12:56, March 2, 2023Source:
After the announcement of mobilization, Russian courts began to massively grant deferrals from the execution of sentences to those convicted in criminal cases to corrective and compulsory labor who agreed to go to war in Ukraine
Such decisions were found by the Nestka publication in the databases of the courts of Moscow, Saratov, Perm, Amur and Jewish Autonomous Regions. If the convicts agreed to go to the front, Article 398 of the Code of Criminal Procedure of the Russian Federation was applied to them, which allows to delay the execution of the sentence in exceptional circumstances.
Those convicted of theft, drunk driving, malicious non-payment of alimony, possession of drugs and beatings were released from punishment, writes “Layout”. As the newspaper notes, often the representatives of the Federal Penitentiary Service themselves asked the court to grant the convicts such a delay, and the prosecutor’s office supported these requests.
Many convicts, whose cases were studied by journalists, had already served part of their sentences by the time the mobilization was announced. In some cases, convicts were first sent to fight, and after a few weeks received a reprieve.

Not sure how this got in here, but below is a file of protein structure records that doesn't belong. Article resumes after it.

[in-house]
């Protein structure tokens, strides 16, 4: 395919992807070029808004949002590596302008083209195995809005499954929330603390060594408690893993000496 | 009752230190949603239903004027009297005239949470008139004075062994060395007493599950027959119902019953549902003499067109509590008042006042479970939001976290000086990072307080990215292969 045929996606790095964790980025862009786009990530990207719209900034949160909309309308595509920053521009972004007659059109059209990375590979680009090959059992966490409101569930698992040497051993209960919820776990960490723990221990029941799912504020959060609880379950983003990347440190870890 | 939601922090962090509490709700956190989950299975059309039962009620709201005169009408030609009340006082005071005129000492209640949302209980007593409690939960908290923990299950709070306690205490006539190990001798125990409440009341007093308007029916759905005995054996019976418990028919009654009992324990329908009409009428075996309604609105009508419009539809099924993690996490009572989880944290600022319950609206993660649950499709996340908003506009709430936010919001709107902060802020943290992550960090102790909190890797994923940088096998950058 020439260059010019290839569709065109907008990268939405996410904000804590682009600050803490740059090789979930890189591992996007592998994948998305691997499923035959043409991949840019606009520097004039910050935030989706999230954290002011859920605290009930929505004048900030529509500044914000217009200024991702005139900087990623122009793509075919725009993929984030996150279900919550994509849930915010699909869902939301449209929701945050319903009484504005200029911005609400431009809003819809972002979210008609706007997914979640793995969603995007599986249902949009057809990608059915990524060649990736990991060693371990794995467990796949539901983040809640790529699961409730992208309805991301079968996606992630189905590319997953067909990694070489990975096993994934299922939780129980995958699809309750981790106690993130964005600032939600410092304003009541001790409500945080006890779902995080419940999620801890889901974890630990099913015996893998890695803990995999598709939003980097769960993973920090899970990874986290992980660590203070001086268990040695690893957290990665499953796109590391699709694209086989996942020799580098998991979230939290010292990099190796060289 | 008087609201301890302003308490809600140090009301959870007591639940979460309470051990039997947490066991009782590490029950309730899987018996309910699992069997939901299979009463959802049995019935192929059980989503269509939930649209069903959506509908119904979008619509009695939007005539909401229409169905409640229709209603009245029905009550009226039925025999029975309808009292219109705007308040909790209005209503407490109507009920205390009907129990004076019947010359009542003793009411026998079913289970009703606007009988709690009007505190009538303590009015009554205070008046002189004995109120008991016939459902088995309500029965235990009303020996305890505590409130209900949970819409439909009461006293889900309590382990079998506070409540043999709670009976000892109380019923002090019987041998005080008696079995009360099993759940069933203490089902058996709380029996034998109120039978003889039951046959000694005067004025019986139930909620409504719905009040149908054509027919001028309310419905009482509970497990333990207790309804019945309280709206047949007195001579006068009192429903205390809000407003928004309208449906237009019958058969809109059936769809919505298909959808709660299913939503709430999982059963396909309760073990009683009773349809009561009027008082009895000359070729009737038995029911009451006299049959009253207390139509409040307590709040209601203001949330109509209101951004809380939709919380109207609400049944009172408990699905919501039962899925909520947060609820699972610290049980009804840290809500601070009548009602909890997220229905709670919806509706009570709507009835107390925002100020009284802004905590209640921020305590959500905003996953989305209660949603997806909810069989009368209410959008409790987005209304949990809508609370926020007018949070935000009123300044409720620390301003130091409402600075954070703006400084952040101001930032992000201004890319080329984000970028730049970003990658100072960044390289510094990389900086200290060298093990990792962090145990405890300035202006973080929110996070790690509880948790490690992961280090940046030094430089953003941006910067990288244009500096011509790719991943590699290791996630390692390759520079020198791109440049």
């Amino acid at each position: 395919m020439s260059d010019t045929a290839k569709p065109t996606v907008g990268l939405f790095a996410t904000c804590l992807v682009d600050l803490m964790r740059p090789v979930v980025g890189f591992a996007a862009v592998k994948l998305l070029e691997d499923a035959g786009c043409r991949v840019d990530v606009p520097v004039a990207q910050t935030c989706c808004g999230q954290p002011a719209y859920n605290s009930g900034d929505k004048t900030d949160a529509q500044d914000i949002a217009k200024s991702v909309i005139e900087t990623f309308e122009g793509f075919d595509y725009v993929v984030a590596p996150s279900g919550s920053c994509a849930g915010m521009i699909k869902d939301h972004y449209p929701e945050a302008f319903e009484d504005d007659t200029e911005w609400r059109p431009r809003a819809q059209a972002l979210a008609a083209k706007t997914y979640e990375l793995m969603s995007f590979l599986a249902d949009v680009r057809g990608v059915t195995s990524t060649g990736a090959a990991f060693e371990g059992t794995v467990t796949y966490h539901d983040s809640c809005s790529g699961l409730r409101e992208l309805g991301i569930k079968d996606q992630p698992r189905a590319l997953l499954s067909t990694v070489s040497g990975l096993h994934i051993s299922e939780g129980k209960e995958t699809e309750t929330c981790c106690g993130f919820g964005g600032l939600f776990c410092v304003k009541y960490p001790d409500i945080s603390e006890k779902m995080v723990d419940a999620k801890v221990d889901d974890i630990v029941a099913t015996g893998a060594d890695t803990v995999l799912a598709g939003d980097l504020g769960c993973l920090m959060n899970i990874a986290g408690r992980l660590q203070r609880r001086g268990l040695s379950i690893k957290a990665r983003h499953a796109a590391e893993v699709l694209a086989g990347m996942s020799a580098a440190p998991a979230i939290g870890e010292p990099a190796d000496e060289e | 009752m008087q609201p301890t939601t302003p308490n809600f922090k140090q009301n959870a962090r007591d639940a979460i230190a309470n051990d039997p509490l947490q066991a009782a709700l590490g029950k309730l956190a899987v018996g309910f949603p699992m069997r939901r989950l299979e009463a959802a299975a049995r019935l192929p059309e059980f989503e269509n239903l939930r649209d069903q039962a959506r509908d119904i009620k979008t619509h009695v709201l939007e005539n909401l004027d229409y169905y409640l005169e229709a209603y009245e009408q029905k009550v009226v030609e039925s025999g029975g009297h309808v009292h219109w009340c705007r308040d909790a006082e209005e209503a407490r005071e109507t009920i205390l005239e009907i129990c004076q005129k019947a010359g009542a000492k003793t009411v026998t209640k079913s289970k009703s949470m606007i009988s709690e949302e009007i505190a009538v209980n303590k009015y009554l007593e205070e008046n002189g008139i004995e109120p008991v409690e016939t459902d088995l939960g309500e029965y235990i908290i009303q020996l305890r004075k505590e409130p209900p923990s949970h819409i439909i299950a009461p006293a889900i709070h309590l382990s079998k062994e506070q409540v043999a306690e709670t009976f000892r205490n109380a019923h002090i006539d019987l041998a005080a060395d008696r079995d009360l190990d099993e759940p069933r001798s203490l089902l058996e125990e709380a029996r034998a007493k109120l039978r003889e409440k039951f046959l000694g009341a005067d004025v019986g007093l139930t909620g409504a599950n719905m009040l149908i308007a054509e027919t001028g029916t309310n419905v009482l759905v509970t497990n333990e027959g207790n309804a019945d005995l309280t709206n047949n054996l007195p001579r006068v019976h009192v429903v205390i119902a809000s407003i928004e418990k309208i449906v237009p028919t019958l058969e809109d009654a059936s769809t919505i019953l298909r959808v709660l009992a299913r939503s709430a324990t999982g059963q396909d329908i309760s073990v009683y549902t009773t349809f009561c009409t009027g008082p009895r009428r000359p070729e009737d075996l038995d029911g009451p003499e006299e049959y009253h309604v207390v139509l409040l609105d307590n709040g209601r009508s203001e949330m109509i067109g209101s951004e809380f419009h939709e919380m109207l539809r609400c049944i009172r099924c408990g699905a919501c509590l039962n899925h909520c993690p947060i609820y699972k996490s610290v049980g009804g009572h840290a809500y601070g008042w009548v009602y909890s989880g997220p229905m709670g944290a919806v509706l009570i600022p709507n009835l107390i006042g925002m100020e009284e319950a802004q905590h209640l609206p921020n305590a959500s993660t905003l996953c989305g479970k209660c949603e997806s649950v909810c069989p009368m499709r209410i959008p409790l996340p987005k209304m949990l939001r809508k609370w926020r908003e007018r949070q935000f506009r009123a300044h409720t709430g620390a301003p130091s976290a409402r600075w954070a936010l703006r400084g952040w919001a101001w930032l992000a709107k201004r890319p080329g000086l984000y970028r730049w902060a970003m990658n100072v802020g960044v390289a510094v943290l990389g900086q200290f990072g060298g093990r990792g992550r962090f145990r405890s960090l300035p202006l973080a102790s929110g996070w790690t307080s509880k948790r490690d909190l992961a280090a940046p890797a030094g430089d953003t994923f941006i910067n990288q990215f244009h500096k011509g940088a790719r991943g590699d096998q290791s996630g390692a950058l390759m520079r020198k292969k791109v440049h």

In addition, the authorities of the Russian regions ignore administrative oversight violations committed by former prisoners who went to fight, Nestka writes, citing data from the file of courts.
As one example, the publication cites the case of Sergei Sychev, a resident of Penza, who fought in Ukraine from October 2022 to January 2023. As journalists suggest, he took part in the hostilities as part of the Wagner PMC .
Over the years, Sychev was convicted three times for robbery, possession of drugs, intentional infliction of grievous bodily harm and insulting a government official. After leaving the colony, the court imposed administrative supervision on him for three years, which Sychev violated by going to war.
In January, the court fined Sychev twice for violating supervision, which could lead to criminal liability. However, the local prosecutor’s office protested both fines, stating that Sychev, since October 2022, “took part … [redacted].” The court accepted the prosecution’s arguments.